I am also a pro at the grocery store. my mom used to joke that you could ask the price of milk and I'd know the price at every store in town. That's fairly true. I keep an eye on prices everywhere. I shop at Kroger when we need to build up the gas prices and pick up produce, and stick to Food Lion when we're on a budget.
Now I should point out that there's never been a time in my life I went without food (surely, the negative nancies who always made fun of me for being "fat" in pageant land are laughing now). We always had plenty of food as kids. Maybe it stems from having three siblings and pets who were always stealing your stash. I remember in particular a bag of candy hearts I got as a gift. I returned to the house a few hours later to only find the empty bag.
So what is it about me that makes me act this way? I guess part of me looks forward to special treats like candy hearts and then feels devastated to discover my special treat isn't there.
This week, it was hot chocolate. I'll be spending a total of four hours watching other people take exams this week and I thought it would be nice to sit there with my mug of hot chocolate. I write to you two days after my purchase of a ten-packet box. It is now empty.
Now, this isn't something that's that expensive. but it's just irritating. I don't have time for another trip to the grocery. Plus, someone stole my identity last week and I don't have a debit card since the stolen number card has been canceled. So I only have a few dollars on hand. So, it's a huge pain to get back into the grocery!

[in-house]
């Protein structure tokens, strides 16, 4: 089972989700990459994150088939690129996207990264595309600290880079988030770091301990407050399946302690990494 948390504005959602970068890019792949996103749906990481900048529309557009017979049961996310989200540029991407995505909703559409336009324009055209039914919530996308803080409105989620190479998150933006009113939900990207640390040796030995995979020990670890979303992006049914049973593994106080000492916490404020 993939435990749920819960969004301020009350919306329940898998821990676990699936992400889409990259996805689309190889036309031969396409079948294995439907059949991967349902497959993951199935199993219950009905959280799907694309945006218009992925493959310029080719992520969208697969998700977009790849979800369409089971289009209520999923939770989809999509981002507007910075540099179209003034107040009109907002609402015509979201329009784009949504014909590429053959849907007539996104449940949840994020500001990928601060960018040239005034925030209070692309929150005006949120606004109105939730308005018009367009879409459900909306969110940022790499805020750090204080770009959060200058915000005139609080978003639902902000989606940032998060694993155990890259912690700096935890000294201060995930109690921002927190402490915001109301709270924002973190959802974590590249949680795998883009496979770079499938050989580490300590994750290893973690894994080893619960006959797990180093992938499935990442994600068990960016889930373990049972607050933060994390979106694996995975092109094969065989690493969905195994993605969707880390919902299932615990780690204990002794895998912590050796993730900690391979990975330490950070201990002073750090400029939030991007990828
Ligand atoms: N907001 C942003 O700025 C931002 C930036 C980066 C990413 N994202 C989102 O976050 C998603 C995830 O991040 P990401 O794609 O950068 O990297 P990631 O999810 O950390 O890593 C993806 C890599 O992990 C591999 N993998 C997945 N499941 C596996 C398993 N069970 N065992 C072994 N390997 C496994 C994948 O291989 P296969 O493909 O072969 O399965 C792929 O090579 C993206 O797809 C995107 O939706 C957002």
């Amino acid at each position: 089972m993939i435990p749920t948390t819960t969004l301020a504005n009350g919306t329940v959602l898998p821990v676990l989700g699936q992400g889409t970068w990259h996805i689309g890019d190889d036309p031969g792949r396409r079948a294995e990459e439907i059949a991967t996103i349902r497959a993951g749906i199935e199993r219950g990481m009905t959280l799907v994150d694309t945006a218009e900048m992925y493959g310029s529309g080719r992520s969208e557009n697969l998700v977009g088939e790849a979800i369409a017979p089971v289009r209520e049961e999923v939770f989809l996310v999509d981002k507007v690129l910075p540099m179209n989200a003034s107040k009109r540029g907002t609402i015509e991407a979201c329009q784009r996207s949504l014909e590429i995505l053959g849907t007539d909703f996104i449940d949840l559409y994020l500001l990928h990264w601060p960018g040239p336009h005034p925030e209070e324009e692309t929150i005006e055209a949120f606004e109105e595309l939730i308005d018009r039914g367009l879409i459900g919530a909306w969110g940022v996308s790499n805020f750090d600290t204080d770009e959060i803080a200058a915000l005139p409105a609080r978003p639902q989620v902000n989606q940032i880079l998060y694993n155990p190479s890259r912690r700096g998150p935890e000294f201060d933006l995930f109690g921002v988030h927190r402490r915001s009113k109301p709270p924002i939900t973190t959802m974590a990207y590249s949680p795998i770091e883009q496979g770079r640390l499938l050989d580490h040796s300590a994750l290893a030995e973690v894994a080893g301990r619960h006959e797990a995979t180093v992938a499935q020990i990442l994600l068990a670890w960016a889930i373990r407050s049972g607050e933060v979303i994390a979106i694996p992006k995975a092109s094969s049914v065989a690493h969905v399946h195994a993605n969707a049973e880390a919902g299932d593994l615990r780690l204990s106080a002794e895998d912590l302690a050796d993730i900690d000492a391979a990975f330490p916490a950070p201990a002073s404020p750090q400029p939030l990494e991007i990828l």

Some might say that if this is my biggest issue, I don't have much to worry about. But in the spirit of a new year approaching, i'm acknowledging my weakness. What's yours?
Saturday, December 12, 2009
Tuesday, December 1, 2009
A long-needed update for my blog readers:
I have elected to not participate any longer in pageants through the Miss America Organization. At this time, I’m considering this my “retirement” from pageants.
When I was 16 years old, a friend dared me to enter a beauty pageant. What followed was a 7-year experience that truly developed me into the person I am today. When I started competing, I had no self-confidence, I was terrified of speaking in front of people, and I walked hunched over because I hated my height.
Only a few people even remember that Laura- close friends who were present those many years ago when I had no self-esteem. I write to you now a month before my 24th birthday as a teaching assistant, accomplished public speaker, and a confident future PhD.